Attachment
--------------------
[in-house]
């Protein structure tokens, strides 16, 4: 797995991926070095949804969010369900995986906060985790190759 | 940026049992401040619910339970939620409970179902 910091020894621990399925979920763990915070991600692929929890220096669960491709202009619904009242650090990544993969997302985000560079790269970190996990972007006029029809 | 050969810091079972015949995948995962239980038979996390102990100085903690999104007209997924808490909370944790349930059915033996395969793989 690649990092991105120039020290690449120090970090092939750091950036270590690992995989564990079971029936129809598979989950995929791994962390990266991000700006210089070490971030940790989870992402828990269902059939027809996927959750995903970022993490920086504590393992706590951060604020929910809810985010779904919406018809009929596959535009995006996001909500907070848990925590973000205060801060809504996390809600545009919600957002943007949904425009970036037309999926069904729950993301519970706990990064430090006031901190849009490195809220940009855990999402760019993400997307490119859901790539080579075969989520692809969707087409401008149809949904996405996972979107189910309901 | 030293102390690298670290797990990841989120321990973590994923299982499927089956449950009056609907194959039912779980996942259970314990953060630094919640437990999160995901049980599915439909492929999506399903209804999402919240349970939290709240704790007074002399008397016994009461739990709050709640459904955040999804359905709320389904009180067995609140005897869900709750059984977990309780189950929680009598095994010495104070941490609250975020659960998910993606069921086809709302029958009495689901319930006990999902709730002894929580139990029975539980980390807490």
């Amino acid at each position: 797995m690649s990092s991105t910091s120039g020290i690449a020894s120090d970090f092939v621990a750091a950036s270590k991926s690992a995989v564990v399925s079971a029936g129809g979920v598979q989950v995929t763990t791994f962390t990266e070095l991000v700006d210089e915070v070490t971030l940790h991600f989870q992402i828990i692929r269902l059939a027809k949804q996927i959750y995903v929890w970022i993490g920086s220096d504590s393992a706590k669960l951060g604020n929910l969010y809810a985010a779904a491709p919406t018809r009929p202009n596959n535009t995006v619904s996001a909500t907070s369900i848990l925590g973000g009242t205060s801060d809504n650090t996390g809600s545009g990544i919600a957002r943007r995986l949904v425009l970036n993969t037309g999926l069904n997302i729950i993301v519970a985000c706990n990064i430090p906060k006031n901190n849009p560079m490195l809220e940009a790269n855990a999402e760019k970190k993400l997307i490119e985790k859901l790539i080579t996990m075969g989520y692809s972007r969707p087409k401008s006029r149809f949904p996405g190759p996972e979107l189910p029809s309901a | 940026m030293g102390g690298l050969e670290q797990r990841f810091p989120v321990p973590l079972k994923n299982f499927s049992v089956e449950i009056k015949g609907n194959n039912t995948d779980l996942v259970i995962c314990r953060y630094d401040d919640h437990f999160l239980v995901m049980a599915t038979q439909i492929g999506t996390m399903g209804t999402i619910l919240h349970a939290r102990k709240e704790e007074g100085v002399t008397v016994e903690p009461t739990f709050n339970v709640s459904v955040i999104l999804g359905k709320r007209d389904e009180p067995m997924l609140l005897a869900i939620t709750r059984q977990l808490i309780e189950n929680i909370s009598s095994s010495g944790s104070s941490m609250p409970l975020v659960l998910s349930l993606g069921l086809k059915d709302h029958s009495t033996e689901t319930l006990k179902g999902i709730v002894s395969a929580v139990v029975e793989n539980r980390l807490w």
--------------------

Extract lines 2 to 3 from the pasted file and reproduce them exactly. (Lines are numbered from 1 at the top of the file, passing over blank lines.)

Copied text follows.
């Protein structure tokens, strides 16, 4: 797995991926070095949804969010369900995986906060985790190759 | 940026049992401040619910339970939620409970179902 910091020894621990399925979920763990915070991600692929929890220096669960491709202009619904009242650090990544993969997302985000560079790269970190996990972007006029029809 | 050969810091079972015949995948995962239980038979996390102990100085903690999104007209997924808490909370944790349930059915033996395969793989 690649990092991105120039020290690449120090970090092939750091950036270590690992995989564990079971029936129809598979989950995929791994962390990266991000700006210089070490971030940790989870992402828990269902059939027809996927959750995903970022993490920086504590393992706590951060604020929910809810985010779904919406018809009929596959535009995006996001909500907070848990925590973000205060801060809504996390809600545009919600957002943007949904425009970036037309999926069904729950993301519970706990990064430090006031901190849009490195809220940009855990999402760019993400997307490119859901790539080579075969989520692809969707087409401008149809949904996405996972979107189910309901 | 030293102390690298670290797990990841989120321990973590994923299982499927089956449950009056609907194959039912779980996942259970314990953060630094919640437990999160995901049980599915439909492929999506399903209804999402919240349970939290709240704790007074002399008397016994009461739990709050709640459904955040999804359905709320389904009180067995609140005897869900709750059984977990309780189950929680009598095994010495104070941490609250975020659960998910993606069921086809709302029958009495689901319930006990999902709730002894929580139990029975539980980390807490």
């Amino acid at each position: 797995m690649s990092s991105t910091s120039g020290i690449a020894s120090d970090f092939v621990a750091a950036s270590k991926s690992a995989v564990v399925s079971a029936g129809g979920v598979q989950v995929t763990t791994f962390t990266e070095l991000v700006d210089e915070v070490t971030l940790h991600f989870q992402i828990i692929r269902l059939a027809k949804q996927i959750y995903v929890w970022i993490g920086s220096d504590s393992a706590k669960l951060g604020n929910l969010y809810a985010a779904a491709p919406t018809r009929p202009n596959n535009t995006v619904s996001a909500t907070s369900i848990l925590g973000g009242t205060s801060d809504n650090t996390g809600s545009g990544i919600a957002r943007r995986l949904v425009l970036n993969t037309g999926l069904n997302i729950i993301v519970a985000c706990n990064i430090p906060k006031n901190n849009p560079m490195l809220e940009a790269n855990a999402e760019k970190k993400l997307i490119e985790k859901l790539i080579t996990m075969g989520y692809s972007r969707p087409k401008s006029r149809f949904p996405g190759p996972e979107l189910p029809s309901a | 940026m030293g102390g690298l050969e670290q797990r990841f810091p989120v321990p973590l079972k994923n299982f499927s049992v089956e449950i009056k015949g609907n194959n039912t995948d779980l996942v259970i995962c314990r953060y630094d401040d919640h437990f999160l239980v995901m049980a599915t038979q439909i492929g999506t996390m399903g209804t999402i619910l919240h349970a939290r102990k709240e704790e007074g100085v002399t008397v016994e903690p009461t739990f709050n339970v709640s459904v955040i999104l999804g359905k709320r007209d389904e009180p067995m997924l609140l005897a869900i939620t709750r059984q977990l808490i309780e189950n929680i909370s009598s095994s010495g944790s104070s941490m609250p409970l975020v659960l998910s349930l993606g069921l086809k059915d709302h029958s009495t033996e689901t319930l006990k179902g999902i709730v002894s395969a929580v139990v029975e793989n539980r980390l807490w």